DENVER (KDVR) — Police body camera video, witness videos, audio files and other documents from a shooting rampage that killed five people in December last year were released after the district attorney’s office announced that the Lakewood agents involved in the shooting were justified in their actions.

Lyndon James McLeod shot and wounded Lakewood Agent Ashley Ferris before she returned deadly fire, ending the Dec. 27 killing rampage that spanned across Denver and Lakewood.

The district attorney’s office said it reviewed more than 2,100 photographs and approximately 900 pages of reports in the investigation to determine if the use of force and deadly use of force were justified by the Lakewood agents involved in the confrontation between police and McLeod.

“After a thorough review and analysis of the evidence, I find that the Agents’ use of deadly physical
force was legally justified to defend themselves and others from the threat posed by Mr. McLeod.
Given my conclusion, no criminal charges will be filed against the Agents,” First Judicial District Attorney Alexis King said.

What happened the night of Dec. 27, 2021

McLeod began the shooting rampage in the Baker neighborhood of Denver and it ended around the Belmar shopping area when Ferris shot and killed him.

Alicia Cardenas, 44, and Alyssa Gunn-Maldonado, 35, were killed at Sol Tribe Tattoo and Piercing and Alyssa’s husband, Jimmy Maldonado was injured in the first shooting.

Michael Swinyard, 67, was killed in his home near 12th Avenue and Williams Street in McLeod’s second shooting.

According to a press release from the district attorney’s office, Denver police attempted to arrest McLeod after the three murders but he fled, which began a pursuit involving an exchange of gunfire between DPD officers and McLeod.

McLeod ended up at the Lucky 13 Tattoo Parlor located at 1550 Kipling St. in Lakewood where he shot and killed 38-year-old Danny “Dano” Scofield.

After he fled the tattoo shop, Lakewood agents spotted his van going eastbound on West Alameda Avenue and pulled him over into a Wells Fargo Bank parking lot. As soon as he exited the vehicle, he immediately shot eight to 10 rounds at Lakewood Agent Brianna Hagan with a long gun or rifle, the release said. Hagan returned fire with two shots, neither of which hit McLeod.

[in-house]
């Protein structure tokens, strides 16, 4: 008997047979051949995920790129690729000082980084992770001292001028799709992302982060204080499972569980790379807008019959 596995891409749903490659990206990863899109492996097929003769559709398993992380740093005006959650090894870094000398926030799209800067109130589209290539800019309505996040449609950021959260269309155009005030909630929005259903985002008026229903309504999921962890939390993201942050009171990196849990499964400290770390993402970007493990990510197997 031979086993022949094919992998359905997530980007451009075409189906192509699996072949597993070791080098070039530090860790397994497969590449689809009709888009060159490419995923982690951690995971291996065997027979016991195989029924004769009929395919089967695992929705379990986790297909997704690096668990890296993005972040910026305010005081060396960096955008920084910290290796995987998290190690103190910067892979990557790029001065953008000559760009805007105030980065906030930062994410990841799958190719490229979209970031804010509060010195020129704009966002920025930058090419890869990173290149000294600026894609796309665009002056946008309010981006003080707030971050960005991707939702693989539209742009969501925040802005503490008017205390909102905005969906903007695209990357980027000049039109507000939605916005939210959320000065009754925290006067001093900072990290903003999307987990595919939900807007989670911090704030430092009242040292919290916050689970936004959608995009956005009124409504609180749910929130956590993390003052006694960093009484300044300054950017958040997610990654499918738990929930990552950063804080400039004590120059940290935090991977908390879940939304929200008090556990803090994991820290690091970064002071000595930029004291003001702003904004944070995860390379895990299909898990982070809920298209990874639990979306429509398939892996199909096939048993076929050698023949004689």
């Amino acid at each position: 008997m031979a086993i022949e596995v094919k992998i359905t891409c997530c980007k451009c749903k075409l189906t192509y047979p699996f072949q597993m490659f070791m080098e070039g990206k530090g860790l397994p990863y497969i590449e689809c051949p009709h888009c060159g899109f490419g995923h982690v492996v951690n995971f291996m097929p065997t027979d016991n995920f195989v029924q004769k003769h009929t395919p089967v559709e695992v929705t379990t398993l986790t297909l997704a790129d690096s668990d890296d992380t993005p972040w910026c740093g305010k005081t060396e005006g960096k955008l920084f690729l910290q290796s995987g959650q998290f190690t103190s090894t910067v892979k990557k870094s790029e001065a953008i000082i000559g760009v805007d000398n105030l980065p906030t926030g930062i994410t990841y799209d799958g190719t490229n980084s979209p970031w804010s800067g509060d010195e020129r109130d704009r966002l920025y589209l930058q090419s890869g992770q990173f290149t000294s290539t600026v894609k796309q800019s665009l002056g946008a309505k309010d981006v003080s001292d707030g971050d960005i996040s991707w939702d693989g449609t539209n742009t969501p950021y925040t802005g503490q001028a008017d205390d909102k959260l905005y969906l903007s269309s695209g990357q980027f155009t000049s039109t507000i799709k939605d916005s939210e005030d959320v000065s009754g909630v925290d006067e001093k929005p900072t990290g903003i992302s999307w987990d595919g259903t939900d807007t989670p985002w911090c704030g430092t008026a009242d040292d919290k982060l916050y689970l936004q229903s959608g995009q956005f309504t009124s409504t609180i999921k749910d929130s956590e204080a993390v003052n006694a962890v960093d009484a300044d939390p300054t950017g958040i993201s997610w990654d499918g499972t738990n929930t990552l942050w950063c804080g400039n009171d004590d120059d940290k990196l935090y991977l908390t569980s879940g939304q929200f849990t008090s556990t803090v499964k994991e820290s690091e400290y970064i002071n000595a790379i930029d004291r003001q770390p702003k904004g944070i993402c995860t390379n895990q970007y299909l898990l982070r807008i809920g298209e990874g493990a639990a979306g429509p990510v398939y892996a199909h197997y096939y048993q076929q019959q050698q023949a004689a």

McLeod went into a busy Ted’s Montana Grill, where he was seen in a cell phone video obtained in the investigation of him pointing a gun at a female employee behind the bar and yelling and cursing at patrons inside the restaurant.

He proceeded to the Hyatt House Hotel, where he shot the front desk clerk, 28-year-old Sarah Steck who later died at the hospital.

McLeod opened fire on Ferris when she ordered him to drop his weapon around West Alaska Drive and South Vance Street. She was struck in the abdomen but was wearing a bulletproof vest. She returned fire, killing McLeod.

One witness told FOX31, “We seen (sic) the lady officer just yelled, ‘Put your gun down. Put your gun away!’ And we just seen the suspect pull his gun out and, literally, shoot her, in front of us and she was on the floor, she was on the ground. He turned and he kept shooting, almost shooting toward us, but my friend, backed up, just in time or we would have been shot, as well.”

Ferris spent 10 days in the hospital and underwent multiple surgeries to save her life but has been dubbed a hero for her actions in ending the shooting rampage. She has now returned to light duty in investigations.

McLeod’s interaction with Ferris before she shot and killed him

According to the press release, Ferris saw McLeod walking toward her with a black vest that had POLICE on it while loading handgun magazines. She realized he was not a Lakewood agent and asked him where he was coming from. He told her Wells Fargo and when she asked if he was armed security she couldn’t hear his response before she realized he fit the description of the armed shooter police were looking for.

Ferris then reached out with her left hand and said, “Don’t hurt other people, please.” The release said since she saw that McLeod had a handgun magazine in his left hand, Ferris said, “Don’t do this,” and began backing away from him.

The release said Ferris pulled her gun and tried to use her radio when McLeod pulled a gun out, pointed it directly at her and said, “I’ll show you what I’ll do.” She began to turn away when McLeod fired several shots at her, one striking her in the torso. As she was falling to the ground she returned fire at McLeod.

McLeod turned away from Ferris and while she was on the ground, she fired at least seven rounds at McLeod that delayed him but did not incapacitate him. Ferris reloaded her gun, and when McLeod moved in a motion to begin shooting again or reload his gun, Ferris shot at least another five rounds which ultimately killed him, the release said.

When the shooter hit Ferris in the abdomen, the bullet fragmented. She told FOX31 back in May that fragments hit her sciatic nerve and her right leg was subsequently paralyzed. However, the pain wasn’t the feeling she was focused on in those moments.

“I was angry honestly, I was angry,” Ferris said. “I was like, how dare he? How dare he do this? But all things considered, the best thing he could have done was display his weapon to me, because at that time, I didn’t see his weapon. I didn’t know who he was. He had police identifiers on. What if I had let him walk away? Instead, he made the choice to fire his gun at me, and he sealed his fate that way.”